Medact at the #StopTrident March – by two members of the Nuclear Weapons Group


On Saturday 27th February, Medact members and supporters joined an estimated 20,000 people on the #StopTrident march to highlight the health impact and humanitarian consequences of the use of nuclear weapons.

Frank Boulton and Ben Clavey, have written this blog to share why they took to the streets, and why they are active members of Medact’s Nuclear Weapons Group.

Frank Boulton is a founding member of Medical Campaign Against Nuclear Weapons (Medact’s predecessor body) and has extensive experience of international academic and clinical medicine. Until he retired from the NHS in 2007 he chaired two UK national committees on standards of care, was President of the British Blood Transfusion Society, and was honorary clinical consultant in Blood Transfusion to HM Armed Forces.

I will never forget Saturday February 27th 2016, when I joined Medact members and staff at the Stop Trident March. I was one of around 20 000 people who took to the streets of London to protest the government’s plans to buy a new nuclear weapons system, at a cost of over £100 billion.

The last time I did anything like this was way back in 1963, at a CND march from Aldermaston to Trafalgar Square. At the time, I was a medical student at St Thomas’ Hospital – and I felt almost alone in sensing the potentially awful consequences of the ‘Cuba Crisis’ a few months previously.

When I marched in 1963, Macmillan, a Conservative Prime Minister, had just negotiated the agreement on Polaris (Trident’s predecessor) with the US, at the price of the forced eviction of thousands of people from the Chagos Islands; and the Labour Party had just elected the ‘nuclear-cool’ Harold Wilson as leader.

Today, we are faced with global concerns such as climate change, the grossly unequal distribution of resources, and the refugee crisis. Yet the UK is choosing to dispense vast amounts of money on weapons of mass destruction – money which could instead be used to address these global concerns. Moreover, today’s unprecedented advances in technology and communications will, among other things, remove any stealth from Trident’s Successor submarines.

So it was a great pleasure on Saturday to see so many concerned and informed health-care students protesting nuclear weapons, which present an enormous threat to global health and, in the UK, divert money from the grossly underfunded NHS.

Fifty years ago some of us predicted we wouldn’t still be here today. Well, we are, and being conscious of many grave threats to humanity and our planet, we continue to have global survival at our hearts. We know that the solutions to the threats we face are, with political will, achievable; and so the health community must use its voice and expertise to campaign, lobby and advocate for change.




Fifty years ago some of us predicted we wouldn’t still be here today. Well, we are, and being conscious of many grave threats to humanity and our planet, we continue to have global survival at our hearts.


Ben Clavey is a medical student at St George’s in south London, which is a career change after his previous vocation as a nurse. He joined Medact about six months ago, and the Medact Nuclear Weapons Group a short time after that.  Having seen patients who have been harmed by various forms of violence in his professional life, he is committed to doing more to combat violence and its root causes.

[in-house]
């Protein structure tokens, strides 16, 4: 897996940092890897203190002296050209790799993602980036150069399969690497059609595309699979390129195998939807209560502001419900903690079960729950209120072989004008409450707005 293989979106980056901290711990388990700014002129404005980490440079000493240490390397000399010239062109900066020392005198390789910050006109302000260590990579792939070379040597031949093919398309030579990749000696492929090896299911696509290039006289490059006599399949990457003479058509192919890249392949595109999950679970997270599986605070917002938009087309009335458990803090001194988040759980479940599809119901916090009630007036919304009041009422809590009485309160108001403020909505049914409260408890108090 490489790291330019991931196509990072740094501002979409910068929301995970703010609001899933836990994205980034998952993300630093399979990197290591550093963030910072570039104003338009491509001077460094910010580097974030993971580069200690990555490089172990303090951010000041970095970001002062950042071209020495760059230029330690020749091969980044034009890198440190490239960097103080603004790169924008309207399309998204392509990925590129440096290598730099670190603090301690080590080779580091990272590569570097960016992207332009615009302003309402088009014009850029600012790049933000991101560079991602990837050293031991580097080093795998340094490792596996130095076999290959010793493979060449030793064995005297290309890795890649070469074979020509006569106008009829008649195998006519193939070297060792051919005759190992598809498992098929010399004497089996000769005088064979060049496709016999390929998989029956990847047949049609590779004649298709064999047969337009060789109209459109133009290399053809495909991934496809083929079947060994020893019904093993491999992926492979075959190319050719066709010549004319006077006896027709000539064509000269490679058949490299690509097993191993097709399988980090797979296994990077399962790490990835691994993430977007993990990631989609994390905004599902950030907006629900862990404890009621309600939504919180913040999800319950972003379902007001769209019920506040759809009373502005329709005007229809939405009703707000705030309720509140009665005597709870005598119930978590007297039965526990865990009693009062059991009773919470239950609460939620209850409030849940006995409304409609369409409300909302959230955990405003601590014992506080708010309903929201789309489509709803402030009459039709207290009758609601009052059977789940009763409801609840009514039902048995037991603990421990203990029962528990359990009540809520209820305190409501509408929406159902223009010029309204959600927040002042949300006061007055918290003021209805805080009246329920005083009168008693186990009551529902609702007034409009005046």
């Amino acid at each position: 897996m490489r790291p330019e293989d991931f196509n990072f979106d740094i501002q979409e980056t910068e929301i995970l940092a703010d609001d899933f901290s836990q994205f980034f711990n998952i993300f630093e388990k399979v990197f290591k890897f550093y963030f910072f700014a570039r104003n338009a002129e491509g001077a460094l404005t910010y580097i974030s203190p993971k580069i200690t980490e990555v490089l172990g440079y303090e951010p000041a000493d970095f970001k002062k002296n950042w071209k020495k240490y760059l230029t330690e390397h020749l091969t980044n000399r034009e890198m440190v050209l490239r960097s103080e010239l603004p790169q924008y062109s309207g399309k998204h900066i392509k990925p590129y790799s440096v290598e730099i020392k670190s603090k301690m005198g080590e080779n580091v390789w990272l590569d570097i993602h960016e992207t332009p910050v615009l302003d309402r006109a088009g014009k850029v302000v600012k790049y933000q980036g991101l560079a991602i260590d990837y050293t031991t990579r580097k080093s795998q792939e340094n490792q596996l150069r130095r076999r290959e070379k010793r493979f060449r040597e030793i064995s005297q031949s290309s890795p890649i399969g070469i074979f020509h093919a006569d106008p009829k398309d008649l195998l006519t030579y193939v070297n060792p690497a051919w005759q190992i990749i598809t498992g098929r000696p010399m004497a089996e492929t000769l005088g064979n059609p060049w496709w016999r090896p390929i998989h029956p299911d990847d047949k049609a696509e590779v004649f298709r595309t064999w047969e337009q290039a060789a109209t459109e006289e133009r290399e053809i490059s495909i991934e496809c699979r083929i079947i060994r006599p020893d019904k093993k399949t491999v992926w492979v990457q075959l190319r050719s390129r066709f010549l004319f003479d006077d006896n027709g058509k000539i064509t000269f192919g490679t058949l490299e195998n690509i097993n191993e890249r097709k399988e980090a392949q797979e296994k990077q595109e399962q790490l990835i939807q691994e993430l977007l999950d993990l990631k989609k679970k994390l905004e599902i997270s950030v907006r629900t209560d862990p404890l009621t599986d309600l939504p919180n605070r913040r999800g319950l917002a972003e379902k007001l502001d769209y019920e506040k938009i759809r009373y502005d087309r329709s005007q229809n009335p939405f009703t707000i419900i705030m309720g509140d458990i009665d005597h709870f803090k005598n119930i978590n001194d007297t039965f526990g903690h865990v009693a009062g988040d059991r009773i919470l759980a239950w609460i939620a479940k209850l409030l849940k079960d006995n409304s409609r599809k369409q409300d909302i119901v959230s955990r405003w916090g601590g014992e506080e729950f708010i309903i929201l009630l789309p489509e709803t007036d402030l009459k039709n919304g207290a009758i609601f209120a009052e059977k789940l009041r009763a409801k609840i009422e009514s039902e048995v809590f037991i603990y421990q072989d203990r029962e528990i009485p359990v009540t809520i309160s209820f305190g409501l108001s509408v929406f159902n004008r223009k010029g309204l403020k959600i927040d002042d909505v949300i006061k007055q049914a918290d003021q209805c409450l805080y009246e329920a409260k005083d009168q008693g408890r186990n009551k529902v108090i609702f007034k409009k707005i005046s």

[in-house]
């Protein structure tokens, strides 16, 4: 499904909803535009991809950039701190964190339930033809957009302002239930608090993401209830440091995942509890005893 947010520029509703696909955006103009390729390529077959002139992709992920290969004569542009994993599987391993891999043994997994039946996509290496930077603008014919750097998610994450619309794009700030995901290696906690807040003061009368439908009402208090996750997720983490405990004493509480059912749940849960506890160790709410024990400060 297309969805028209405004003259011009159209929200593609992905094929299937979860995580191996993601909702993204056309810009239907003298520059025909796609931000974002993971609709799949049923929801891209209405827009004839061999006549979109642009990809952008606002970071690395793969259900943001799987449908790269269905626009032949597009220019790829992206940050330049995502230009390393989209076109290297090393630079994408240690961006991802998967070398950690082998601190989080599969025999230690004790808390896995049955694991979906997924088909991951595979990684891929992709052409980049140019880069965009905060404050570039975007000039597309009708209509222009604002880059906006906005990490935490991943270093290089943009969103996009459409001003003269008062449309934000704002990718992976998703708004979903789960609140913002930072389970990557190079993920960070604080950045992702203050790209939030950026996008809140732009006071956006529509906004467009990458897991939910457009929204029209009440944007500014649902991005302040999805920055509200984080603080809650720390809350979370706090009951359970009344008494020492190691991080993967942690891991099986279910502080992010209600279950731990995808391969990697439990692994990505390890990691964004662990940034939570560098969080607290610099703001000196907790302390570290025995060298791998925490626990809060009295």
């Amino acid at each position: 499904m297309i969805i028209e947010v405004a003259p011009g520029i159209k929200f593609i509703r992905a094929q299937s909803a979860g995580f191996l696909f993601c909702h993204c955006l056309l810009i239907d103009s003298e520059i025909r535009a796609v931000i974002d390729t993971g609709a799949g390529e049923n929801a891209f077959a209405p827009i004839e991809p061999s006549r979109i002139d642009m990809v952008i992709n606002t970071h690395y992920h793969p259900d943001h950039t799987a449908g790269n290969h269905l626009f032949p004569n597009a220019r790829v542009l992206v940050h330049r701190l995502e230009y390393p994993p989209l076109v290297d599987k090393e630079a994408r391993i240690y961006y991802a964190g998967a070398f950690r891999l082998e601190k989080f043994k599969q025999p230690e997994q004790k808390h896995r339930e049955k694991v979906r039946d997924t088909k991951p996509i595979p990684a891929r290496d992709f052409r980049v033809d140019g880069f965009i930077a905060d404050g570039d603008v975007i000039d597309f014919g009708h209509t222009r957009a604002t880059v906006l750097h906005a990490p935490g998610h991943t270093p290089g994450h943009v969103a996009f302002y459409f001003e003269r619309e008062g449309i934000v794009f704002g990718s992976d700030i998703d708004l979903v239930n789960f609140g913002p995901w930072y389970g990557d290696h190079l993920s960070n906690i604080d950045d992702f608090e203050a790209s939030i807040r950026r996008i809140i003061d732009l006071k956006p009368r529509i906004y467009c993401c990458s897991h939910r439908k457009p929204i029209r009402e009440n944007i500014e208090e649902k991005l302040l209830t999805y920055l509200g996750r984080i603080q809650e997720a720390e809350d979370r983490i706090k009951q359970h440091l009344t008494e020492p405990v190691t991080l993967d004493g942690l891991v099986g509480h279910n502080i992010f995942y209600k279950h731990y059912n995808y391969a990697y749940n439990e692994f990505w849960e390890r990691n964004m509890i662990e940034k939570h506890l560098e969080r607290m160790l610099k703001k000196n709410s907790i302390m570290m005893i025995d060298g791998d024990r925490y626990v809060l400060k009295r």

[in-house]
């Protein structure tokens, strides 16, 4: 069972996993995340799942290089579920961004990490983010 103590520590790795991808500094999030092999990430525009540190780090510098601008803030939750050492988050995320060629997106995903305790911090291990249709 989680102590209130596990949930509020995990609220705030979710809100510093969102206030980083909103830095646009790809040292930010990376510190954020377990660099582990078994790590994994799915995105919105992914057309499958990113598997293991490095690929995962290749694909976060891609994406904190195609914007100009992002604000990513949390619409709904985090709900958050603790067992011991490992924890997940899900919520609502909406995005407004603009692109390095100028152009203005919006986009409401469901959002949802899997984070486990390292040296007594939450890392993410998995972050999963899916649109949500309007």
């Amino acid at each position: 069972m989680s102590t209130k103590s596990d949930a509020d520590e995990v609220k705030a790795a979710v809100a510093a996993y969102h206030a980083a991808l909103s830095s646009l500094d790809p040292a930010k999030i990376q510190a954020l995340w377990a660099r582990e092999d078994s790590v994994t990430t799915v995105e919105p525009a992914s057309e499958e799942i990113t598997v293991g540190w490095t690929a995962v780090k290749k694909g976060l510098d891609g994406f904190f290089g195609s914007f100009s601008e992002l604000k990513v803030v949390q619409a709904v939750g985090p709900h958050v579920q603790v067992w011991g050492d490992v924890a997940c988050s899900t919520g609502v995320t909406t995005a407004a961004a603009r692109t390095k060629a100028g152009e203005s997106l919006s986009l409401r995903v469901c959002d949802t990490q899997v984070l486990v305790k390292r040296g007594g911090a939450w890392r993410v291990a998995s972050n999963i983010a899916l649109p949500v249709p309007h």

Last Saturday, I spent the afteBenrnoon with a large group of Medact members and staff, and tens of thousands of other members of the public. We were taking part in the largest anti-trident march in a generation. The energy was infectious, and spirits were high.

Trident, and nuclear weapons in general, represent the most destructive weapons on the planet. Trident consists of four submarines with a total of up to 160 nuclear warheads between them. Each one of these warheads is eight times more powerful than the atomic bomb which was dropped on Hiroshima. This bomb caused an estimated 140 000 deaths, including 90% of all physicians and nurses in Hiroshima, along with widespread long-term health effects like cancer. I believe that the only way to protect ourselves from the enormous threat posed by these weapons of mass destruction is to pursue multilateral disarmament, and the UK should champion this by scrapping the monstrosity that is Trident.

Despite this rather gloomy reason for protesting, the day was a great deal of fun. During the week a group of us gathered to make banners for the march, putting my arts and crafts abilities to the test. At the march it was incredibly inspiring to meet the variety of people involved in the medical peace movement. People of different ages and backgrounds gathered from all around the country to have our voice heard.

it was incredibly inspiring to meet the variety of people involved in the medical peace movement.

We marched to Trafalgar Square to hear a range ofspeeches from religious leaders, politicians and activists. The most anticipated speaker was Jeremy Corbyn, who is the most senior politician to call for an end to Trident in my lifetime. He was joined by the First Minister for Scotland, Nicola Sturgeon, and the energy both in the crowd and from these speakers to unite and commit to a campaign to finally end Trident was extremely powerful.

This was my first anti-nuclear weapons march, and I hope to continue to campaign against nuclear weapons until they are reduced to just an embarrassing part of history. Others in Medact had been on many similar marches and spoke about the past work and successes of the medical peace movement. It’s clear to me as a new member that there is a fantastic legacy to live up to.

Treatment not Trident banner